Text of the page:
- The Federal Reserve is expected to announce a more rapid transition away from its easy policies after its meeting Wednesday, as it sets the stage for the first interest rate hike next year.
- The Fed is also likely to provide a new description of how it views inflation, and acknowledge that it no longer views it as transitory.
- One wild card that market pros are watching closely is what the Fed says about its $8.7 trillion balance sheet and whether it tips when it might start to shrink it.
The Federal Reserve is expected to announce a dramatic policy shift Wednesday that will clear the way for a first interest rate hike next year.
Markets are anticipating the Fed will speed up the wind-down of its bond buying program, changing the end date to March from June.
That would free the central bank to start raising interest rates from zero, and Fed officials are expected to release a new forecast showing two to three interest rate hikes in 2022 and another three to four in 2023. Previously, there had been no consensus for a rate hike in 2022, though half of the Fed officials expected at least one.
At the end of its two-day meeting Wednesday afternoon, the central bank should also acknowledge that inflation is no longer the "transitory" or temporary problem officials had thought it was, and that rising prices could be a bigger threat to the economy. The consumer price index rose 6.8% in November, and it could be hot again in December.
"I think getting out of the easing business is very much overdue," said Rick Rieder, chief investment officer of global fixed income at BlackRock.
The Fed put its quantitative easing program in place to combat the effects of the pandemic in early 2020, and it also slashed its fed funds target rate back to zero.
Preparing the markets
Fed officials in mid-November began discussing the idea of a more rapid taper, and they have successfully swung market expectations to look for a faster end to the one-time $120 billion a month in bond purchases. Market expectations have also moved forward on the timing of interest rate increases from starting late next year to beginning in June.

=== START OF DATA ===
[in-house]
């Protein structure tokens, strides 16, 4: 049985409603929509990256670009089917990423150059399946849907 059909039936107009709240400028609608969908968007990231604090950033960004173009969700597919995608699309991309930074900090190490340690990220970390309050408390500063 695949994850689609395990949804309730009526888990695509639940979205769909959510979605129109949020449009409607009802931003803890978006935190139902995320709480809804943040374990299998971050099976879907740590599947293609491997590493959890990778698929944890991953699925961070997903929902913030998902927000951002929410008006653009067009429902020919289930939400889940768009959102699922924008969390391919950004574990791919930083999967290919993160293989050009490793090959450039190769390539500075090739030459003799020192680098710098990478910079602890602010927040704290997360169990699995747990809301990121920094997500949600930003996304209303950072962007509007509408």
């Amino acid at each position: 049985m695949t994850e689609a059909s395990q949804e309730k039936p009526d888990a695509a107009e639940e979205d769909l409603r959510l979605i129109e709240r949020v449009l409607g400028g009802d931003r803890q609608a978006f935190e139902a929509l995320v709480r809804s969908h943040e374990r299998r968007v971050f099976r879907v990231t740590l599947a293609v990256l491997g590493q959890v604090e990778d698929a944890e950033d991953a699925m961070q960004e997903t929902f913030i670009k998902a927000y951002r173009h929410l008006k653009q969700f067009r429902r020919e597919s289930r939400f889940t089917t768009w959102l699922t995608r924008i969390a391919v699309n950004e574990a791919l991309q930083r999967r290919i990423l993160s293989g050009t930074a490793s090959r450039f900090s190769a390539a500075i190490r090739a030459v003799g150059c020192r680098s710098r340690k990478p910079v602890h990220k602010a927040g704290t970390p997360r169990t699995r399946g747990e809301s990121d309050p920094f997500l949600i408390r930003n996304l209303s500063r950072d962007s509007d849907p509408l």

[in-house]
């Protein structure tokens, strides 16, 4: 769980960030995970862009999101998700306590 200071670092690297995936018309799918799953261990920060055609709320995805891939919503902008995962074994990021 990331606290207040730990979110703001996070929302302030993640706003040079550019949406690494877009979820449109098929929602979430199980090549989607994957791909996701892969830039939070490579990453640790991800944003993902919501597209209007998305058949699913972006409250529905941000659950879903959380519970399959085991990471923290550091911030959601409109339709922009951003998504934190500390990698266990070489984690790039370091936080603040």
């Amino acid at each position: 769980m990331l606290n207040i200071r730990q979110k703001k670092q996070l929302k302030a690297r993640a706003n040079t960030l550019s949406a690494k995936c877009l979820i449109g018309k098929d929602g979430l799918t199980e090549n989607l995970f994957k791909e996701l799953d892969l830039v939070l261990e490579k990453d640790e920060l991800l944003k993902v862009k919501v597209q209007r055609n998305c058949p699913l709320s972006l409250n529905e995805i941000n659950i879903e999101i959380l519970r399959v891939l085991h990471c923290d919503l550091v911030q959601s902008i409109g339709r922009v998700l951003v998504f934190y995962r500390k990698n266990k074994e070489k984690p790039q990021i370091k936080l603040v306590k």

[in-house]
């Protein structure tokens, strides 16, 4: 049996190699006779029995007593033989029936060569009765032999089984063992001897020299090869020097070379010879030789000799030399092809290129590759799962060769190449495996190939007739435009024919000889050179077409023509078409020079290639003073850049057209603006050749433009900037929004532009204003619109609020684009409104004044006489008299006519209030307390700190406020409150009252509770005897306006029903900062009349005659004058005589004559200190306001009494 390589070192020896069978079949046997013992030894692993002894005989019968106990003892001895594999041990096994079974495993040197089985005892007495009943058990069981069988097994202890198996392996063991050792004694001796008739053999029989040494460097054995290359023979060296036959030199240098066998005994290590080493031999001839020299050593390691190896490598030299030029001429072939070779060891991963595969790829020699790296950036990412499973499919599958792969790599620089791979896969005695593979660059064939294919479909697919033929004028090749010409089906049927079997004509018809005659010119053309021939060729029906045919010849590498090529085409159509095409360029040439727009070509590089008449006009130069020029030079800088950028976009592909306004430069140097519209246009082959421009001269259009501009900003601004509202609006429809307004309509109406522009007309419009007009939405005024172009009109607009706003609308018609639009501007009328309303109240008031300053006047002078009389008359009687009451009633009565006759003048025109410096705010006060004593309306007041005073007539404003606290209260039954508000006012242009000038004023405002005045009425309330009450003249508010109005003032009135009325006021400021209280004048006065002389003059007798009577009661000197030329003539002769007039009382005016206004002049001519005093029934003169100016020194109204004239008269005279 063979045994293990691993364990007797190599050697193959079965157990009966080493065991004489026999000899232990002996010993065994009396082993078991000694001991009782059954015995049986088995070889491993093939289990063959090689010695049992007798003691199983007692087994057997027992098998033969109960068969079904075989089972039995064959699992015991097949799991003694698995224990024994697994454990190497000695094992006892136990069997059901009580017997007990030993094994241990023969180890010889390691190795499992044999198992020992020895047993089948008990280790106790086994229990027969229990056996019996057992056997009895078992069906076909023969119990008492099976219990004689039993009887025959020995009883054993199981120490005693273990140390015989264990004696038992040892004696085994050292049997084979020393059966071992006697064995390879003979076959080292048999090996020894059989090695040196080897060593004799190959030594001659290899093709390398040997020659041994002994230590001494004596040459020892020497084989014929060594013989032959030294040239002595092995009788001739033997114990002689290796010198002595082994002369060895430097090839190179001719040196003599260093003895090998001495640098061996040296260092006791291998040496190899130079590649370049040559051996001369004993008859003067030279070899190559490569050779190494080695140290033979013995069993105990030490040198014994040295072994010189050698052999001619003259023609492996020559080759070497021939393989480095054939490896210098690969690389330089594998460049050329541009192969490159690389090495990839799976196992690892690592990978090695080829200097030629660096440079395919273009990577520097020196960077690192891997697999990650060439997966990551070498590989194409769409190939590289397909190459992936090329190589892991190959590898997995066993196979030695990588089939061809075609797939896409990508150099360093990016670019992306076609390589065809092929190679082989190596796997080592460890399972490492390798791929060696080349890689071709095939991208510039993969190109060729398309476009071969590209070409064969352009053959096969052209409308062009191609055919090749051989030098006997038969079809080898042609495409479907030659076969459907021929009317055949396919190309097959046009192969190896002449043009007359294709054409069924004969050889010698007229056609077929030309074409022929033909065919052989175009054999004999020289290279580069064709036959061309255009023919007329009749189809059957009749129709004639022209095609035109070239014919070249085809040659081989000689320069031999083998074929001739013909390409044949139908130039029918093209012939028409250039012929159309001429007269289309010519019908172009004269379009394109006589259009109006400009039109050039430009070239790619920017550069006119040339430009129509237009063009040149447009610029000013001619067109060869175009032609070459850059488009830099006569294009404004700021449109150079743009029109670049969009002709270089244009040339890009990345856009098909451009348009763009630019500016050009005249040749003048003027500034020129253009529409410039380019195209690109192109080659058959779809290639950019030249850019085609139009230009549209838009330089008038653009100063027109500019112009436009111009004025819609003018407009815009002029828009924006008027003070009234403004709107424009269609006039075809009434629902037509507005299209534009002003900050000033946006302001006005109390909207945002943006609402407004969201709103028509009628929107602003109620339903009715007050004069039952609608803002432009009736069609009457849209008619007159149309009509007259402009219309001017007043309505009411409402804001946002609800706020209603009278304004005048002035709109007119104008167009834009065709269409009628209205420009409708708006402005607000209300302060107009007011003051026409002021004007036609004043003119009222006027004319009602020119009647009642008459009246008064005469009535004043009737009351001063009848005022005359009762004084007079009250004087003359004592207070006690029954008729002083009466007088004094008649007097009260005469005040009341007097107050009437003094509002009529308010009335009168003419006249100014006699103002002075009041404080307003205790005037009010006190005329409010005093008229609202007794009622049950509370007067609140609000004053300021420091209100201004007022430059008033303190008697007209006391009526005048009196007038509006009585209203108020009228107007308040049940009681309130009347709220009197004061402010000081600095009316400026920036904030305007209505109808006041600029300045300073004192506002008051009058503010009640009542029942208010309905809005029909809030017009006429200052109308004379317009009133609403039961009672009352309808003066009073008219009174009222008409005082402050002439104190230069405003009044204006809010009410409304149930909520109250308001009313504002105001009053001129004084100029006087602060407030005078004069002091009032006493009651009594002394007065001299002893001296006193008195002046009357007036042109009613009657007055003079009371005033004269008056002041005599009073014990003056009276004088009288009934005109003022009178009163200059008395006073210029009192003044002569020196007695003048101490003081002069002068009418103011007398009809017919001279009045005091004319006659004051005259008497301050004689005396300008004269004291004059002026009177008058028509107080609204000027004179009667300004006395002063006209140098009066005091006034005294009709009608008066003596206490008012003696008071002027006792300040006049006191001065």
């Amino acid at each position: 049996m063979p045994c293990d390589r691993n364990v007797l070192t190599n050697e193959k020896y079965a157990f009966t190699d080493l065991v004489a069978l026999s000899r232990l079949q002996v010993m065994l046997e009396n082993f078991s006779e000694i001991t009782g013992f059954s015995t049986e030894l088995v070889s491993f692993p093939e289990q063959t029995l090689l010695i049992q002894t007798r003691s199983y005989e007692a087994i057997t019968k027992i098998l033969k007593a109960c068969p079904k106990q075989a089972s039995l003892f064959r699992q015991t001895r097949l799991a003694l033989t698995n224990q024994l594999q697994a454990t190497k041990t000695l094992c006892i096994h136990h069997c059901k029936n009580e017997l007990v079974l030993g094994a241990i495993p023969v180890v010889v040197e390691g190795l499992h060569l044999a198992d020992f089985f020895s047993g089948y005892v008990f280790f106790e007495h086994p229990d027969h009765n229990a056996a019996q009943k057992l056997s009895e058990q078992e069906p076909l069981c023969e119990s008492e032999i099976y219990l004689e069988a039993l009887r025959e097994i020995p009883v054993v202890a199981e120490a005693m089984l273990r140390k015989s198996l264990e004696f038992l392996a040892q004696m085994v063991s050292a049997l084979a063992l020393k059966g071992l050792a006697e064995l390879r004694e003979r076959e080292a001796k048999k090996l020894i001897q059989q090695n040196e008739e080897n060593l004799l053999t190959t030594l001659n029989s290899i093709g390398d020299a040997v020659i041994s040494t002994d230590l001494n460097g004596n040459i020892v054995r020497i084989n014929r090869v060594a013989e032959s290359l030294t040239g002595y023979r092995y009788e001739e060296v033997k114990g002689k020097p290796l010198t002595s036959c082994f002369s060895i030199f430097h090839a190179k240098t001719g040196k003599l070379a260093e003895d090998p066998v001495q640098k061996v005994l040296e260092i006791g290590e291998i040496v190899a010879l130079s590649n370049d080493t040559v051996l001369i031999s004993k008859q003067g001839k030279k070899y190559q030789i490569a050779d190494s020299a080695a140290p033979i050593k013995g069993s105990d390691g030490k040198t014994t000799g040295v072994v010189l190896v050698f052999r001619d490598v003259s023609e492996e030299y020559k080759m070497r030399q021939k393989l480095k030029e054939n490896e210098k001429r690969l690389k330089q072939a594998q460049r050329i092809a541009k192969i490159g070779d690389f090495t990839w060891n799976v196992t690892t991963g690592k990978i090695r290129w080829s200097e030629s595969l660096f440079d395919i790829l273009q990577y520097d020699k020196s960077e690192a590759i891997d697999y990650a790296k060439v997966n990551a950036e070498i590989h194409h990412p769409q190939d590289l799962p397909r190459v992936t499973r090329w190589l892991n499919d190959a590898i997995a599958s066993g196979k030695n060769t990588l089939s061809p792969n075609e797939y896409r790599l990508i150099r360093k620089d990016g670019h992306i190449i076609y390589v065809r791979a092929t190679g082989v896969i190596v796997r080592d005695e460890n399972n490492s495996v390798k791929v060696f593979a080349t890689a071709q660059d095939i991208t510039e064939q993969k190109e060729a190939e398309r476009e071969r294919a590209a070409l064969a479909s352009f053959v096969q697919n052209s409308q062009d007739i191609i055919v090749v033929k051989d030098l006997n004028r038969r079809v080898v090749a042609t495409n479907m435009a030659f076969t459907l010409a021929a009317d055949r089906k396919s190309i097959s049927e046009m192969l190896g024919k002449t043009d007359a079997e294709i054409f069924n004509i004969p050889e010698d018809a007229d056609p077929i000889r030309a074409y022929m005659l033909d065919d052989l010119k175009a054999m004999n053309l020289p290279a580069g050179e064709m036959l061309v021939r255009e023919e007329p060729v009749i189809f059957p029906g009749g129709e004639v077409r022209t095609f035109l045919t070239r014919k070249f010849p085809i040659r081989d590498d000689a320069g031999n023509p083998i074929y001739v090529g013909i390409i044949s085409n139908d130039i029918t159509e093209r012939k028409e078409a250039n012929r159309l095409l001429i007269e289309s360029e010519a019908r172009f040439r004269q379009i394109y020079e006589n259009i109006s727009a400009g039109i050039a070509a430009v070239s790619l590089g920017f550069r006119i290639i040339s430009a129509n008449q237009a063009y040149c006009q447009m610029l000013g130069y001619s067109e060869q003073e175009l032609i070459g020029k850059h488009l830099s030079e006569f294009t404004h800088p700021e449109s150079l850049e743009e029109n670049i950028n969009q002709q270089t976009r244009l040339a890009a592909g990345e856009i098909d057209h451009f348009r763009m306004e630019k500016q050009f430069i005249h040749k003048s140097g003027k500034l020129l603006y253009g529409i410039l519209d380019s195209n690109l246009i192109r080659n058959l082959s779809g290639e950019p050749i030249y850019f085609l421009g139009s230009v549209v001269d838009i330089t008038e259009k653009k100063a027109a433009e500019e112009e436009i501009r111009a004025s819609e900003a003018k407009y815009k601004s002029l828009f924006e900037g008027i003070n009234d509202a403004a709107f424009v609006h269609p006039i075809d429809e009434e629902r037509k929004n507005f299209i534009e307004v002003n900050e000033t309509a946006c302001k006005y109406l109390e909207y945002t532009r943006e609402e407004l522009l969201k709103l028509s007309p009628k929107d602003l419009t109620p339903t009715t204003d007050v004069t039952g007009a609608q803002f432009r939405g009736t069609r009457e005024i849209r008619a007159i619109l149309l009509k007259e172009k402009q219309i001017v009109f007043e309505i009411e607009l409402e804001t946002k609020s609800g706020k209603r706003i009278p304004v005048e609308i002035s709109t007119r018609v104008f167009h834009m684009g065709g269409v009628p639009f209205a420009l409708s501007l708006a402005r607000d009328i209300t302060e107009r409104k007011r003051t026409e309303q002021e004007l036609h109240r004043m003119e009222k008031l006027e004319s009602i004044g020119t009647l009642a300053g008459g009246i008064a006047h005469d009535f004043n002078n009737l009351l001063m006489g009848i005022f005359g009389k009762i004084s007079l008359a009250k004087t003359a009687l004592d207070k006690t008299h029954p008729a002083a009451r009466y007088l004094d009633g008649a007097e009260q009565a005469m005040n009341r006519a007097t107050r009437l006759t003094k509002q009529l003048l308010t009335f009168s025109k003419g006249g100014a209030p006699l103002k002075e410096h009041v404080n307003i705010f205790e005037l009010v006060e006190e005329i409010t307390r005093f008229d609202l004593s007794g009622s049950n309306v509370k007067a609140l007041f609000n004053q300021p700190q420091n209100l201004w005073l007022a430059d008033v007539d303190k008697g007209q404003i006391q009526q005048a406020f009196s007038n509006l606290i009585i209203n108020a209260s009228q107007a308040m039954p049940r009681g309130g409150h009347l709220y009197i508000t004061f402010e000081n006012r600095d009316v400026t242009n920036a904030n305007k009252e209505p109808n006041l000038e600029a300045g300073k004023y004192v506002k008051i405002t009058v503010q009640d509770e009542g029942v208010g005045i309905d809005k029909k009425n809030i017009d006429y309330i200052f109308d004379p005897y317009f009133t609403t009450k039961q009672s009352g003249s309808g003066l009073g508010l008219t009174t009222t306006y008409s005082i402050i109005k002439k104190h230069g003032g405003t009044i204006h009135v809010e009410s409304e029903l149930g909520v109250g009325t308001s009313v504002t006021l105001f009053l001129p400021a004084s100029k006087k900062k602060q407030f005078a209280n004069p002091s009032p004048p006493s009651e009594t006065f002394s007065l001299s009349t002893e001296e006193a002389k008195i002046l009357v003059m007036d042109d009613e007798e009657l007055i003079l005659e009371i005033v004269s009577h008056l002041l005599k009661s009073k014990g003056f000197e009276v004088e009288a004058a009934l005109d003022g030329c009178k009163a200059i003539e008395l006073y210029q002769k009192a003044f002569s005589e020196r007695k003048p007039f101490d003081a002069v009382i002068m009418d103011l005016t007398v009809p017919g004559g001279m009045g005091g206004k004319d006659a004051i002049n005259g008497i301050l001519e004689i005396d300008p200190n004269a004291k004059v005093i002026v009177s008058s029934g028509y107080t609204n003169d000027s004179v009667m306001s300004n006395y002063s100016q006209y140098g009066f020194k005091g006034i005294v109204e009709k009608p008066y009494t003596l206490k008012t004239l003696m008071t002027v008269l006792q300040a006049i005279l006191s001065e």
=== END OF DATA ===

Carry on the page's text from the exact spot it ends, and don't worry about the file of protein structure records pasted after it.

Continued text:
Rieder said by ending the bond purchases sooner, the Fed is giving itself the option to raise interest rates. "I think they can hike rates in 2022. I don't think there's a rush," Rieder said.
He said the Fed could hike twice in 2022, and three to four times in 2023.
"I think the data will determine when they are going to start. I don't think the Fed has any notion that they have to start at any given quarter," he said. Rieder said the Fed will then be able to get a better handle on how persistent inflation is and whether the virus continues to be a risk for the global economy in the new year.
While the Fed is expected to sound hawkish, or in tightening mode, Fed Chairman Jerome Powell could sound much less so when he speaks to the press at 2:30 p.m. ET Wednesday, 30 minutes after the statement and forecasts are released by the central bank.
"For them to justify speeding up the taper, the FOMC statement has to be pretty abrupt," said Vince Reinhart, chief economist at Dreyfus & Mellon. Powell will likely discuss both hotter inflation, but also why the Fed could remain somewhat cautious.
"We retired 'transitory,' but transition seems to be a big one because he made a fast transition," said Reinhart. "He could spend some time talking about the virus mutations and the risks to the outlook and the things that could go wrong."
Balance sheet wild card
The big wild card for markets is what the Fed says about its balance sheet, which was $4.1 trillion in January, 2020 before the pandemic but has swollen to $8.7 trillion. As securities on the balance sheet mature, the Fed replaces them, thereby separately buying billions more in Treasurys each month.
"That would be very surprising to the market if he came out and said we don't need to keep the size at these levels," said Rieder. The Fed is more likely to reduce the balance sheet after it raises interest rates, he said.
But the Fed's ultimate reduction of the balance sheet could sometimes have an even bigger impact on the market than an interest rate hike, he said.
Goldman Sachs economists laid out a scenario for the runoff, which they said could be less conservative than it was in the last cycle following the financial crisis. Runoff would begin if the Fed allowed securities to simply mature, and by not replacing them, the balance sheet would begin to shrink.
"We forecast that the fourth rate hike will come in 2023H1, and our best guess for now is therefore that runoff will begin around that time. Research on balance sheet policy implies that the impact of runoff on interest rates, broader financial conditions, growth, and inflation should be modest, much less than that of the rate hikes we expect," they wrote in a note. "However, markets have sometimes reacted strongly to reductions in balance sheet accommodation in the past."
Diane Swonk, chief economist at Grant Thornton, expects the Fed to discuss the balance sheet at this meeting but not take action.
"I think he will be questioned about the balance sheet," said Swonk. "They did try to let their balance sheet drain previously. That is something we should expect to happen as well more rapidly this time. I don't think they made that decision yet...I wouldn't be surprised to see it in the [meeting] minutes."